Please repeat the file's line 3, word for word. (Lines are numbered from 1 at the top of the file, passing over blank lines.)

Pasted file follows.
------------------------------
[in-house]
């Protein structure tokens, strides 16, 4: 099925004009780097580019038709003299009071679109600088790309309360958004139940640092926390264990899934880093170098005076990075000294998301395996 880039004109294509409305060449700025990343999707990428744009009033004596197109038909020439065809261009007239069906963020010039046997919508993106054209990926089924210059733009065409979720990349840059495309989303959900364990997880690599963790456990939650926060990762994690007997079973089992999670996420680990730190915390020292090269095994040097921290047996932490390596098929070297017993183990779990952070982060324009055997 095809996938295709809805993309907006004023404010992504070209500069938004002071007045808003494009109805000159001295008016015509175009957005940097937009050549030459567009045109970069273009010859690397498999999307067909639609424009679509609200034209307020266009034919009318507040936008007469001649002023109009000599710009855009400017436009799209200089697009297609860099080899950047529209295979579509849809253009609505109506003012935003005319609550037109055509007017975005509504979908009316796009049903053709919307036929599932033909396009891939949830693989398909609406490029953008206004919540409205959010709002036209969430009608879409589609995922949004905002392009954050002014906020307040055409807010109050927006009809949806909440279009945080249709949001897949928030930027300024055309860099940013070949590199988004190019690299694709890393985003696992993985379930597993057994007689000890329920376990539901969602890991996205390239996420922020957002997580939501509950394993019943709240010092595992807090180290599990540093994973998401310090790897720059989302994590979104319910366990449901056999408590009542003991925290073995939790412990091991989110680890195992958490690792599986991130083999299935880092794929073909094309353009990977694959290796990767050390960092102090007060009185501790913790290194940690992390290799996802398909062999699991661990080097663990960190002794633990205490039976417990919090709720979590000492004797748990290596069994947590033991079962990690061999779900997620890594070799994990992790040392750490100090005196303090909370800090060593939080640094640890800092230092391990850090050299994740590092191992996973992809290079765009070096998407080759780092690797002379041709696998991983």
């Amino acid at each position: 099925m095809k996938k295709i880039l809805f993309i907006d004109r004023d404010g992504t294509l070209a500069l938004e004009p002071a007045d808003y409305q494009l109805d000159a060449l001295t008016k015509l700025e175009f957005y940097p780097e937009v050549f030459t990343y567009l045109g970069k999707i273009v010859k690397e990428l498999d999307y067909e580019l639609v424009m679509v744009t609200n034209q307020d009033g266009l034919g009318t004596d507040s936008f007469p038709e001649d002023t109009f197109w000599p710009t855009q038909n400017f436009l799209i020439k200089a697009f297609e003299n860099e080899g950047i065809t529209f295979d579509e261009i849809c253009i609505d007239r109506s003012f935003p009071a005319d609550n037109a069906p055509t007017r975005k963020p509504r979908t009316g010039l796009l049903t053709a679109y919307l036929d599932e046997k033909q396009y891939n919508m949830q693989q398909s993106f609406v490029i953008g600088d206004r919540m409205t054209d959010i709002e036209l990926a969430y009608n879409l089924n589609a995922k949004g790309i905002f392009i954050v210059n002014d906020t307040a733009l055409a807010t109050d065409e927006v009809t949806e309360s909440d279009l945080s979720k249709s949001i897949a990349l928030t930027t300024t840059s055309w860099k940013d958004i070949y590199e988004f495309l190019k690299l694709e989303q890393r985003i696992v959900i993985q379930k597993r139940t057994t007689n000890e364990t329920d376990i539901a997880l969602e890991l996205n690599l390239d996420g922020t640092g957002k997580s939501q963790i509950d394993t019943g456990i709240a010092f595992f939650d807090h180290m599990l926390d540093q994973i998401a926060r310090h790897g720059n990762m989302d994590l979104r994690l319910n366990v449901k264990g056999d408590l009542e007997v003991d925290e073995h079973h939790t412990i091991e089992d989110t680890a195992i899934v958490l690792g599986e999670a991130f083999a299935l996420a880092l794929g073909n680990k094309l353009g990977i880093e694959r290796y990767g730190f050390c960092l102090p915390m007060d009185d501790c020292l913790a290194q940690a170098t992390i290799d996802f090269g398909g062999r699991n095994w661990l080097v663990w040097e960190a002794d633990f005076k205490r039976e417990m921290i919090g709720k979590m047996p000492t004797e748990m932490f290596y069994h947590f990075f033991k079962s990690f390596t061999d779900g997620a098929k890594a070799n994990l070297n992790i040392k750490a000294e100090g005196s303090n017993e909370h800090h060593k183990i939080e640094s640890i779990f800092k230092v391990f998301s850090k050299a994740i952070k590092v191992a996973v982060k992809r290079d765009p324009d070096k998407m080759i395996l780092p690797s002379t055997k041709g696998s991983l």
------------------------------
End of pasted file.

């Amino acid at each position: 099925m095809k996938k295709i880039l809805f993309i907006d004109r004023d404010g992504t294509l070209a500069l938004e004009p002071a007045d808003y409305q494009l109805d000159a060449l001295t008016k015509l700025e175009f957005y940097p780097e937009v050549f030459t990343y567009l045109g970069k999707i273009v010859k690397e990428l498999d999307y067909e580019l639609v424009m679509v744009t609200n034209q307020d009033g266009l034919g009318t004596d507040s936008f007469p038709e001649d002023t109009f197109w000599p710009t855009q038909n400017f436009l799209i020439k200089a697009f297609e003299n860099e080899g950047i065809t529209f295979d579509e261009i849809c253009i609505d007239r109506s003012f935003p009071a005319d609550n037109a069906p055509t007017r975005k963020p509504r979908t009316g010039l796009l049903t053709a679109y919307l036929d599932e046997k033909q396009y891939n919508m949830q693989q398909s993106f609406v490029i953008g600088d206004r919540m409205t054209d959010i709002e036209l990926a969430y009608n879409l089924n589609a995922k949004g790309i905002f392009i954050v210059n002014d906020t307040a733009l055409a807010t109050d065409e927006v009809t949806e309360s909440d279009l945080s979720k249709s949001i897949a990349l928030t930027t300024t840059s055309w860099k940013d958004i070949y590199e988004f495309l190019k690299l694709e989303q890393r985003i696992v959900i993985q379930k597993r139940t057994t007689n000890e364990t329920d376990i539901a997880l969602e890991l996205n690599l390239d996420g922020t640092g957002k997580s939501q963790i509950d394993t019943g456990i709240a010092f595992f939650d807090h180290m599990l926390d540093q994973i998401a926060r310090h790897g720059n990762m989302d994590l979104r994690l319910n366990v449901k264990g056999d408590l009542e007997v003991d925290e073995h079973h939790t412990i091991e089992d989110t680890a195992i899934v958490l690792g599986e999670a991130f083999a299935l996420a880092l794929g073909n680990k094309l353009g990977i880093e694959r290796y990767g730190f050390c960092l102090p915390m007060d009185d501790c020292l913790a290194q940690a170098t992390i290799d996802f090269g398909g062999r699991n095994w661990l080097v663990w040097e960190a002794d633990f005076k205490r039976e417990m921290i919090g709720k979590m047996p000492t004797e748990m932490f290596y069994h947590f990075f033991k079962s990690f390596t061999d779900g997620a098929k890594a070799n994990l070297n992790i040392k750490a000294e100090g005196s303090n017993e909370h800090h060593k183990i939080e640094s640890i779990f800092k230092v391990f998301s850090k050299a994740i952070k590092v191992a996973v982060k992809r290079d765009p324009d070096k998407m080759i395996l780092p690797s002379t055997k041709g696998s991983l």